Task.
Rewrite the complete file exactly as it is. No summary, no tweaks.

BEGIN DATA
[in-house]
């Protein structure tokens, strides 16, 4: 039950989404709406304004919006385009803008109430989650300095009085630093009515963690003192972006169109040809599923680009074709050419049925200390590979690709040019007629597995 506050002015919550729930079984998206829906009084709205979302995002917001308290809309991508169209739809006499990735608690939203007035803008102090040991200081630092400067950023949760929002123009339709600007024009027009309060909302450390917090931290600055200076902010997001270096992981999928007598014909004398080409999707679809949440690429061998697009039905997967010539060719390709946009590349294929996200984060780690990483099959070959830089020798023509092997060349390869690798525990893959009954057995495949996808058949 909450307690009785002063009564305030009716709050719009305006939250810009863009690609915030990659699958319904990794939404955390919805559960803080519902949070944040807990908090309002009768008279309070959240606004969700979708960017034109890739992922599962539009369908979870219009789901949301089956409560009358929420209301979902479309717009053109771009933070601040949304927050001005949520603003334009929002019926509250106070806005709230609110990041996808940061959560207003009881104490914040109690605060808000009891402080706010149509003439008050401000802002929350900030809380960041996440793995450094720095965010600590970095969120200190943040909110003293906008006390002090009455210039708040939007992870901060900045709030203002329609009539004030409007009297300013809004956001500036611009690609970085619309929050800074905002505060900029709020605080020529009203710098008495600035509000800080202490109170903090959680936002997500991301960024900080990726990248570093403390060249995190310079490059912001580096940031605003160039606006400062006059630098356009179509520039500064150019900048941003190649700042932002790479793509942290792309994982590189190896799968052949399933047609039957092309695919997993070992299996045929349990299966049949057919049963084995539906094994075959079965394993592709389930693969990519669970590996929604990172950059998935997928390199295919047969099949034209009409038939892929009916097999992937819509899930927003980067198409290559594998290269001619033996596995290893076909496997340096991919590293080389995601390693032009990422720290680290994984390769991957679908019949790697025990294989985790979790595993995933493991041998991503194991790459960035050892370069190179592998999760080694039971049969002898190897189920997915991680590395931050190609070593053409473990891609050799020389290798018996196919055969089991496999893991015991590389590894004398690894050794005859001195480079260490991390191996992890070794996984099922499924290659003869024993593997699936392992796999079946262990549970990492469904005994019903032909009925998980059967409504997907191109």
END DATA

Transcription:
[in-house]
């Protein structure tokens, strides 16, 4: 039950989404709406304004919006385009803008109430989650300095009085630093009515963690003192972006169109040809599923680009074709050419049925200390590979690709040019007629597995 506050002015919550729930079984998206829906009084709205979302995002917001308290809309991508169209739809006499990735608690939203007035803008102090040991200081630092400067950023949760929002123009339709600007024009027009309060909302450390917090931290600055200076902010997001270096992981999928007598014909004398080409999707679809949440690429061998697009039905997967010539060719390709946009590349294929996200984060780690990483099959070959830089020798023509092997060349390869690798525990893959009954057995495949996808058949 909450307690009785002063009564305030009716709050719009305006939250810009863009690609915030990659699958319904990794939404955390919805559960803080519902949070944040807990908090309002009768008279309070959240606004969700979708960017034109890739992922599962539009369908979870219009789901949301089956409560009358929420209301979902479309717009053109771009933070601040949304927050001005949520603003334009929002019926509250106070806005709230609110990041996808940061959560207003009881104490914040109690605060808000009891402080706010149509003439008050401000802002929350900030809380960041996440793995450094720095965010600590970095969120200190943040909110003293906008006390002090009455210039708040939007992870901060900045709030203002329609009539004030409007009297300013809004956001500036611009690609970085619309929050800074905002505060900029709020605080020529009203710098008495600035509000800080202490109170903090959680936002997500991301960024900080990726990248570093403390060249995190310079490059912001580096940031605003160039606006400062006059630098356009179509520039500064150019900048941003190649700042932002790479793509942290792309994982590189190896799968052949399933047609039957092309695919997993070992299996045929349990299966049949057919049963084995539906094994075959079965394993592709389930693969990519669970590996929604990172950059998935997928390199295919047969099949034209009409038939892929009916097999992937819509899930927003980067198409290559594998290269001619033996596995290893076909496997340096991919590293080389995601390693032009990422720290680290994984390769991957679908019949790697025990294989985790979790595993995933493991041998991503194991790459960035050892370069190179592998999760080694039971049969002898190897189920997915991680590395931050190609070593053409473990891609050799020389290798018996196919055969089991496999893991015991590389590894004398690894050794005859001195480079260490991390191996992890070794996984099922499924290659003869024993593997699936392992796999079946262990549970990492469904005994019903032909009925998980059967409504997907191109």